Corona Virus, now a days is the most scary thing every one is talking about. How it is spreading?, how to protect from it?, how to contain the spread of this virus? and Is there any cure or vaccine for it? These are the questions almost everyone is looking answers for. Being a Textile Engineer and having knowledge in the area of Medical Textiles as well as Non-woven fabrics, I thought I should give my readers a laymen knowledge about one of the protection methods, that is wearing a surgical mask. Now there are many different kinds of protective masks available, however the most common and most used one is the disposable surgical mask. So in this blog I will present surgical masks, their anatomy, function and properties according to protection levels. Because now a days everyone is looking for a mask consequently with a boost in demand, many fakes also made their space in the market. Therefore, I will also try to include the technical as well as physical details of an ideal mask so that fakes can be identified easily. So let’s start with the first question that is what is a surgical mask and why it is used?
What is a surgical mask ?
The surgical mask that are available commonly on the market can be divided into two categories according to their shapes, i.e. flat type face mask and half-face face mask. In addition to this, face mask can also be divided into two categories according to their applications i.e. face mask for filtering particulate and face mask for filtering air. The face mask for filtering air need to be provided with porous materials, such as activated carbon. According to the properties of the porous materials, different kinds of noxious gases or organic gases can be absorbed. However, like safety helmets, face mask are effective only when they are used correctly. When people select or use the face mask, they should not only consider the filtering functions of the face mask but also the airtight property of the face mask. If the airtight property of the face mask is not good enough, people will still breathe in noxious air via chinks when they wear the face mask. Thus, face mask structures cannot protect people from breathing noxious air even though their filtering functions are perfect. The face mask for filtering particulates are usually designed to give protection to the wearer in an environment where there are chances of airborne contagious particles or bacterial contaminants in the air. Therefore, this type of mask must be very good and has high filtration efficiency. The performance of this type of mask mainly depends on two features. Firstly, the filtration efficiency or capacity, secondly the rate of air flow that is somehow related to breathability.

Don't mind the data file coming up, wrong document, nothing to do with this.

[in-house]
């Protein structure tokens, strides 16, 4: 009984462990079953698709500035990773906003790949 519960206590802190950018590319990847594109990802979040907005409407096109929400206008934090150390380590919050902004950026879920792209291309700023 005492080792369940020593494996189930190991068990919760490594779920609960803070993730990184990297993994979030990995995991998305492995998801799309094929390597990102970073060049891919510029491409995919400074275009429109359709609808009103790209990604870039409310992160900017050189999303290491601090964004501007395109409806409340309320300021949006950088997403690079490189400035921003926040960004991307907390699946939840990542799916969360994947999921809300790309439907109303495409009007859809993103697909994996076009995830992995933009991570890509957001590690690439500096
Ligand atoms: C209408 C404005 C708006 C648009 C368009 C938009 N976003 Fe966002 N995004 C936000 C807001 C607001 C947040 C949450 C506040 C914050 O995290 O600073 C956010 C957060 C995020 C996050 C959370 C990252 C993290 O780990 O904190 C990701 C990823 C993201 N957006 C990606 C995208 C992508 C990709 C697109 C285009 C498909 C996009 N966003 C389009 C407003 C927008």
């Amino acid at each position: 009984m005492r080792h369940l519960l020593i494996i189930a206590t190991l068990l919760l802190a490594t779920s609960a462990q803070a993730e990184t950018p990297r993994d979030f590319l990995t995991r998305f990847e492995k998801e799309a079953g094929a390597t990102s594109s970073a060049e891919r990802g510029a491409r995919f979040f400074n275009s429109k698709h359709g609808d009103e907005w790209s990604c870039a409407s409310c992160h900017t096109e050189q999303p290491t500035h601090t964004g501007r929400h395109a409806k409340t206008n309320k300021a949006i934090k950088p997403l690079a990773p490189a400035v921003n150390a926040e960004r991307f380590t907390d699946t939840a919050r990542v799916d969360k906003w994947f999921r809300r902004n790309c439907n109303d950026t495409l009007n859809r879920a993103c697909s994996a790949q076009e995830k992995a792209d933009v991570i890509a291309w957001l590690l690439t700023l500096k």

The structure of a surgical mask
A surgical mask is typically composed of three layers. 1) Outer-layer 2) Middle-layer 3) Inner-layer. In addition, there are elastic ear loops and aluminium metal nose strip to facilitate the better fixation of mask on the face. The main function of outer layer is to provide with primary air filtration and to somehow air regulation. the middle layer serve as a filtration barrier and the inner layer should ideally provides comfort by dissipating the heat and moisture created by exhaling breath. However, in my experience this function is not achieved with a common surgical mask. Moreover the three layers have usually three folded lines to facilitate the fit of the mask and to provide maximum coverage from nose to bottom of the lower jaw of the wearer. When the mask is pulled down after fixing on nose, because of these folded portions a room in the shape of a polyhedron is crated between mouth and nose which helps to mitigate the feeling of oppression. The photo below shows the components of a mask as described above.
Why surgical mask is used?